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Wells Fargo accused of racial discrimination in lending practices
Minority homeowners in Des Moines were three times more likely to receive high-cost subprime mortgage loans from Wells Fargo & Co. than white homeowners, according to research assembled by two watchdog organizations.
Des Moines-based Iowa Citizens for Community Improvement and Chicago-based National People’s Action have compiled data showing 46 percent of African-American and 35 percent of Latino homeowners in the Des Moines area that received a mortgage from Wells Fargo were given a high-cost, subprime loan. Only 20 percent of white borrowers were given these loans.
When only low- or moderate-income borrowers are factored in, African-American and Latino homeowners in Des Moines were four times as likely to receive a subprime loan as their white counterparts.
Similar numbers in other parts of the country have sparked legal action against Wells Fargo, which is not only the nation’s largest mortgage lender but is also the largest employer in Central Iowa, with more than 11,000 full-time employees in 2008.
So far, no legal action has been taken in Iowa.
The city of Baltimore sued the company last year claiming it engaged in a pattern of predatory lending practices in the city’s poorest neighborhoods, specifically targeting African-American neighborhoods for high-risk and unfairly priced loans.
The practice, known as reverse redlining, is prohibited under the federal Fair Housing Act.
Earlier this month, Illinois Attorney General Lisa Madigan filed a similar lawsuit against the company, claiming Wells Fargo specifically targeted heavily populated African American and Latino areas for high-cost loans, while whites with similar income levels received lower-cost loans.
Madigan’s lawsuit contends that Wells Fargo’s practices “transformed African-American and Latino neighborhoods into ground zero for subprime lending.”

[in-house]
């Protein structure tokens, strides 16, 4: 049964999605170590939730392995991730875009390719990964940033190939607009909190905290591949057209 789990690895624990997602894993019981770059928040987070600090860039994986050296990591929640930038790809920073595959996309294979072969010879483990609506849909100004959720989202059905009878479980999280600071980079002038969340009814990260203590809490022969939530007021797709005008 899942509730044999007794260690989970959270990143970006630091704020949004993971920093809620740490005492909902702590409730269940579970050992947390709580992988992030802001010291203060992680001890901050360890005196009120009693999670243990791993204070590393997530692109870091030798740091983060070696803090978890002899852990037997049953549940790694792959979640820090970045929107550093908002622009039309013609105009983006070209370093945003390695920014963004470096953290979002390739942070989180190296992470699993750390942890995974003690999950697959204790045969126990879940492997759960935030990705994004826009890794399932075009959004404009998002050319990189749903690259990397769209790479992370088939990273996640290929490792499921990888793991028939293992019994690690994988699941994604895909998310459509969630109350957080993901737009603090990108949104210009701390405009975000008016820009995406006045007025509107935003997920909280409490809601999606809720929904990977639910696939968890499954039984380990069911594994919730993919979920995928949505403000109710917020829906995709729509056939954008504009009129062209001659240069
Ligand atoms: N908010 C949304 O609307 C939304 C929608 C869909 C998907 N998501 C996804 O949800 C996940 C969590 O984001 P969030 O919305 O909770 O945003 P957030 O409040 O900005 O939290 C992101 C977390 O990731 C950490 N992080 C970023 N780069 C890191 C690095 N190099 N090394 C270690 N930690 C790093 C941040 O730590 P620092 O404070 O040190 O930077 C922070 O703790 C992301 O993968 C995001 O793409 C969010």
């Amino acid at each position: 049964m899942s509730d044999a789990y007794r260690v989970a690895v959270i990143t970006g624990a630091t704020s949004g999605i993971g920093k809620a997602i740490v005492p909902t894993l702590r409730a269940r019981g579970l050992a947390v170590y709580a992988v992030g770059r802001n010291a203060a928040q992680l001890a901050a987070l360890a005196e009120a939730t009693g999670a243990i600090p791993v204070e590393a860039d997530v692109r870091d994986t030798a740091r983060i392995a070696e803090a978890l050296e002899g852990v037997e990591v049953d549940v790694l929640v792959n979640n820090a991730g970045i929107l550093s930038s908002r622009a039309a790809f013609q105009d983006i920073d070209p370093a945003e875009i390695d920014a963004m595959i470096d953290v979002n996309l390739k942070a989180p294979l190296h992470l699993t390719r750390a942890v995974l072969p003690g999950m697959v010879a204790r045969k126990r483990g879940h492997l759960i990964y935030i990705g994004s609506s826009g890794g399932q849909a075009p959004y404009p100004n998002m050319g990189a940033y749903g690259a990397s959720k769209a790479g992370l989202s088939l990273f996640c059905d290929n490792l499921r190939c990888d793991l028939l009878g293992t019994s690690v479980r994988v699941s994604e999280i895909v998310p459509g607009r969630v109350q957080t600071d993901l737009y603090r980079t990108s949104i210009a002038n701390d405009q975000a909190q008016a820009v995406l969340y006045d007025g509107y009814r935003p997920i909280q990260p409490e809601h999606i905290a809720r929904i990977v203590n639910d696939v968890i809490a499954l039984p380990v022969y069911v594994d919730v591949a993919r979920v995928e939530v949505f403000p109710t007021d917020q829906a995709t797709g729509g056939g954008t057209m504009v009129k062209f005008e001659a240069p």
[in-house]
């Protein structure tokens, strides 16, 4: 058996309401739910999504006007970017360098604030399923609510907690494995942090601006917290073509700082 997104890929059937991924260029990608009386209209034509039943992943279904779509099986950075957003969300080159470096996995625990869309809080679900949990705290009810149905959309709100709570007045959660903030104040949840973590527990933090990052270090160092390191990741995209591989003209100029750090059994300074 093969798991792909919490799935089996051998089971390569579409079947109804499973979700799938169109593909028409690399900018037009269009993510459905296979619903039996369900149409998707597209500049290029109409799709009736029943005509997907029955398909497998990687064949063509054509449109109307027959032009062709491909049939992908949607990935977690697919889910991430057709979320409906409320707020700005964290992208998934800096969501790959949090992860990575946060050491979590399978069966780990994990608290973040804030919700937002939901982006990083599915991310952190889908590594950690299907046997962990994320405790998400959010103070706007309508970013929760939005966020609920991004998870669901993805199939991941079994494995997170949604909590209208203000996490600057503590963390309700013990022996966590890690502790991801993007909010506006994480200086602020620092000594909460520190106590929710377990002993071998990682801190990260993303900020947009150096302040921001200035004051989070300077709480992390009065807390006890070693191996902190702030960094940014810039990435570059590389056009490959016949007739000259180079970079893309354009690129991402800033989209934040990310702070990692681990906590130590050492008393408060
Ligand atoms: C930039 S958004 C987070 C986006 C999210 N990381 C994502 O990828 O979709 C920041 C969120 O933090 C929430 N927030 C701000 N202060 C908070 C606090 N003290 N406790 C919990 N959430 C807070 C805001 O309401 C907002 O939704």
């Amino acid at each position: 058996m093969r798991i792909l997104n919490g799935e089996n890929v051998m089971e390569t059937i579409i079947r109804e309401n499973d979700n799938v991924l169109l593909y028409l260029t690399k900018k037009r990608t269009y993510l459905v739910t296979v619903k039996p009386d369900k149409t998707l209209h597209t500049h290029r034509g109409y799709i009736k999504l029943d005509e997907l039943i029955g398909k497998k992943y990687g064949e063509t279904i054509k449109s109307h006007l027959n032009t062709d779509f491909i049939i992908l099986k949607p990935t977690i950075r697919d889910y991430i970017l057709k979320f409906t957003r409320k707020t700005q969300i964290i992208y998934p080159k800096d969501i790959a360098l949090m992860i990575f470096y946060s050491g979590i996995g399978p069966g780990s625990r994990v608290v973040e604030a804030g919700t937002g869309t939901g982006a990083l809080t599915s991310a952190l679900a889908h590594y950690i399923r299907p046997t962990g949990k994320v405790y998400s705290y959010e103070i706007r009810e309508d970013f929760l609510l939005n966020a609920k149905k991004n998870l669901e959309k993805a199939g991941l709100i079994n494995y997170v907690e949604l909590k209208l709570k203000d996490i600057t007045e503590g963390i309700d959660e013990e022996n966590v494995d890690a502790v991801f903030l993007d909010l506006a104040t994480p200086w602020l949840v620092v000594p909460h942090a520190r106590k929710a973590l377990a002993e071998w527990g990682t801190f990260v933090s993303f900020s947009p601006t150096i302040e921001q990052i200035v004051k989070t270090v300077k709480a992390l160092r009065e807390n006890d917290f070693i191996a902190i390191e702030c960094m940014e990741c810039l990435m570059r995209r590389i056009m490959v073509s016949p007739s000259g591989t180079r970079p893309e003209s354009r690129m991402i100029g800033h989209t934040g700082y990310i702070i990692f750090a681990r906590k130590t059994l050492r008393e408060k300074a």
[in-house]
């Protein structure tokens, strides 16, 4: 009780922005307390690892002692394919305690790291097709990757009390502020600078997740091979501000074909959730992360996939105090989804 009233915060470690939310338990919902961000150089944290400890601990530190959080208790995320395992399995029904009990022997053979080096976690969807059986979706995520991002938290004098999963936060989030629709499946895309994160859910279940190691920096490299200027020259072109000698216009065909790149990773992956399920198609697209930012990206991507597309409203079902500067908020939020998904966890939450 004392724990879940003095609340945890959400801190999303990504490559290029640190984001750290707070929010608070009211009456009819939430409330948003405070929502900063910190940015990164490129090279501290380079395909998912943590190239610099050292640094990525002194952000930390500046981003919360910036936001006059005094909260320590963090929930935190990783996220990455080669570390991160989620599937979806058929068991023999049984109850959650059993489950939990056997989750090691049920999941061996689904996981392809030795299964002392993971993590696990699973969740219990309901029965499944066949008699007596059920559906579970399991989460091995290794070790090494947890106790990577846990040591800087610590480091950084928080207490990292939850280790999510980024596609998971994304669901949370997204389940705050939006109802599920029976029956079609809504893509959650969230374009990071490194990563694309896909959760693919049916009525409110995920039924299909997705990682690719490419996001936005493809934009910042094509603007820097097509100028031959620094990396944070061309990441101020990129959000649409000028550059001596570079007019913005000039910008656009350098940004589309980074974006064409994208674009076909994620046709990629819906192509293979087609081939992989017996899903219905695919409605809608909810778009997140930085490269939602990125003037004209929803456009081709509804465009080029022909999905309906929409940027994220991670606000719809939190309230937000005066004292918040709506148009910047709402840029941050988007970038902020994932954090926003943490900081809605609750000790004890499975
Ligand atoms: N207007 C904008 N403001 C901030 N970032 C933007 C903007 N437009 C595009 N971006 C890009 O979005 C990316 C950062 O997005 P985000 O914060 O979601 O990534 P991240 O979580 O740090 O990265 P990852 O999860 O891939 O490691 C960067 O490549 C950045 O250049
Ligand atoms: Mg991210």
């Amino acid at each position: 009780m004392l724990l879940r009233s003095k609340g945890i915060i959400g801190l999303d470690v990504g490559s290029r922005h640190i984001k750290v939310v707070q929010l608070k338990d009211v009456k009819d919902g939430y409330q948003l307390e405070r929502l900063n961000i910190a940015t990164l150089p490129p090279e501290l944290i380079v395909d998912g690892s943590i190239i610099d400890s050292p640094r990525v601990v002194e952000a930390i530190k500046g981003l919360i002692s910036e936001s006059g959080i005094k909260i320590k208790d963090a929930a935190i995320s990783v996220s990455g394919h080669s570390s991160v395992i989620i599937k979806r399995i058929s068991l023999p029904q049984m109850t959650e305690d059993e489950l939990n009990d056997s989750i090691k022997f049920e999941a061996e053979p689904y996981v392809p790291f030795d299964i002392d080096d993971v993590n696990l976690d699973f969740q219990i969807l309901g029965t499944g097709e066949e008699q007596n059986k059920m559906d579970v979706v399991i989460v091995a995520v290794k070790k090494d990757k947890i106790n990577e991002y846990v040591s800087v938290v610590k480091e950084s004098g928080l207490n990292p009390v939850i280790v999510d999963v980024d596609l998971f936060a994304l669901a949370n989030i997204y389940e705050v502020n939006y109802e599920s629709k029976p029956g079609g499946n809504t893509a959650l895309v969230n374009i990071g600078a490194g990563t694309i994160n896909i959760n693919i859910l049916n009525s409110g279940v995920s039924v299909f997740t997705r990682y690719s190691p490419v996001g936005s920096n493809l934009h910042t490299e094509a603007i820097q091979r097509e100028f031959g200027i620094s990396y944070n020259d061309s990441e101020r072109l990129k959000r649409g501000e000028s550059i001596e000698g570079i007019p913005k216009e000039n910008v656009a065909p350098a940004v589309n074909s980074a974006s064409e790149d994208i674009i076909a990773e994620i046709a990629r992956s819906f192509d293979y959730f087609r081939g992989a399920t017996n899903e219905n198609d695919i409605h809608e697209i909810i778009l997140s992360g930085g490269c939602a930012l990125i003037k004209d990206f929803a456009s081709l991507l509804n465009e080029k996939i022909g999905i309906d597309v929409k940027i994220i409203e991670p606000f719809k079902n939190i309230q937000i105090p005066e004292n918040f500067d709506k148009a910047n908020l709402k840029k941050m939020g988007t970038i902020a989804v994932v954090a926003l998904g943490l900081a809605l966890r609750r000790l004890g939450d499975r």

The suit also claims some borrowers were led to believe that they were getting loans from Wells Fargo Home Mortgage, which is principally a prime lender, when in fact their loans were from a subprime unit, Wells Fargo Financial. Both of those entities are headquartered in the Des Moines metropolitan area.
Bob Brammer, a spokesman for Iowa Attorney General Tom Miller, said his office is monitoring Illinois’ lawsuit but has not taken any action so far on this particular issue.
Miller is no stranger to the subprime mortgage crisis. He was one of the main attorneys general in a lawsuit last year accusing Countrywide Financial Corp. of unfair and deceptive tactics in its loan-origination and servicing activities — and that borrowers often were put in structurally unfair and unaffordable loans.
The company eventually agreed to provide loan modifications to up to 397,000 borrowers nationwide.
Miller’s office also helped establish the “Iowa Mortgage Help” initiative, which set up a hotline and Web site to offer free counseling for homeowners in financial distress.
In a statement to the Iowa Independent, Wells Fargo said the allegations are a complete mischaracterization of the company’s lending practices.
“We have a long-standing commitment to fair and responsible lending,” the company said. “The policies, systems and controls we have in place ensure race is not a factor in the pricing or products we offer. Our controls are designed to ensure our lending is fair, responsible and nondiscriminatory. Our pricing is competitive and reflects the risk in the transaction including credit, loan type, loan-to-value ratio and property type. Prime pricing is made available to all borrowers who qualify.”